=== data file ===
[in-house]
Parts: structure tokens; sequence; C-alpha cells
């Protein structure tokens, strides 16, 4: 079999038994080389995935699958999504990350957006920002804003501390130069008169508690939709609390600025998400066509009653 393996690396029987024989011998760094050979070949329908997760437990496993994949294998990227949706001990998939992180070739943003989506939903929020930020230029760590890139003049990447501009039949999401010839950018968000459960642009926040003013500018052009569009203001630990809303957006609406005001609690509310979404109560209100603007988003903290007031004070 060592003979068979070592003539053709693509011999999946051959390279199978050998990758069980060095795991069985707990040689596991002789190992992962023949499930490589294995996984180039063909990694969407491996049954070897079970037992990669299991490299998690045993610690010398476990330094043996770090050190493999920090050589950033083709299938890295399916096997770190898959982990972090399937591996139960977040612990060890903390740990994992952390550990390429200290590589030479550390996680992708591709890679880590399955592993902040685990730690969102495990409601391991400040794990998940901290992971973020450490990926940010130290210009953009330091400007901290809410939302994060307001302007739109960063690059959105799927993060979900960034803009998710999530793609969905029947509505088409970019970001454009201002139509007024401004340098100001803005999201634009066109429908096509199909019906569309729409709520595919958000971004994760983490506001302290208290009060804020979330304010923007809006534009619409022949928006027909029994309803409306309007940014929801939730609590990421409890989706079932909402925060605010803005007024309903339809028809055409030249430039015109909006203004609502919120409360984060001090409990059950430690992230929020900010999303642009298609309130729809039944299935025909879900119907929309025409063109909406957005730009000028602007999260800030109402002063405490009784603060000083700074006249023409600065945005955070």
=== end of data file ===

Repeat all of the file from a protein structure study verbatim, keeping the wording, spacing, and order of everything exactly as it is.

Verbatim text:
[in-house]
Parts: structure tokens; sequence; C-alpha cells
């Protein structure tokens, strides 16, 4: 079999038994080389995935699958999504990350957006920002804003501390130069008169508690939709609390600025998400066509009653 393996690396029987024989011998760094050979070949329908997760437990496993994949294998990227949706001990998939992180070739943003989506939903929020930020230029760590890139003049990447501009039949999401010839950018968000459960642009926040003013500018052009569009203001630990809303957006609406005001609690509310979404109560209100603007988003903290007031004070 060592003979068979070592003539053709693509011999999946051959390279199978050998990758069980060095795991069985707990040689596991002789190992992962023949499930490589294995996984180039063909990694969407491996049954070897079970037992990669299991490299998690045993610690010398476990330094043996770090050190493999920090050589950033083709299938890295399916096997770190898959982990972090399937591996139960977040612990060890903390740990994992952390550990390429200290590589030479550390996680992708591709890679880590399955592993902040685990730690969102495990409601391991400040794990998940901290992971973020450490990926940010130290210009953009330091400007901290809410939302994060307001302007739109960063690059959105799927993060979900960034803009998710999530793609969905029947509505088409970019970001454009201002139509007024401004340098100001803005999201634009066109429908096509199909019906569309729409709520595919958000971004994760983490506001302290208290009060804020979330304010923007809006534009619409022949928006027909029994309803409306309007940014929801939730609590990421409890989706079932909402925060605010803005007024309903339809028809055409030249430039015109909006203004609502919120409360984060001090409990059950430690992230929020900010999303642009298609309130729809039944299935025909879900119907929309025409063109909406957005730009000028602007999260800030109402002063405490009784603060000083700074006249023409600065945005955070």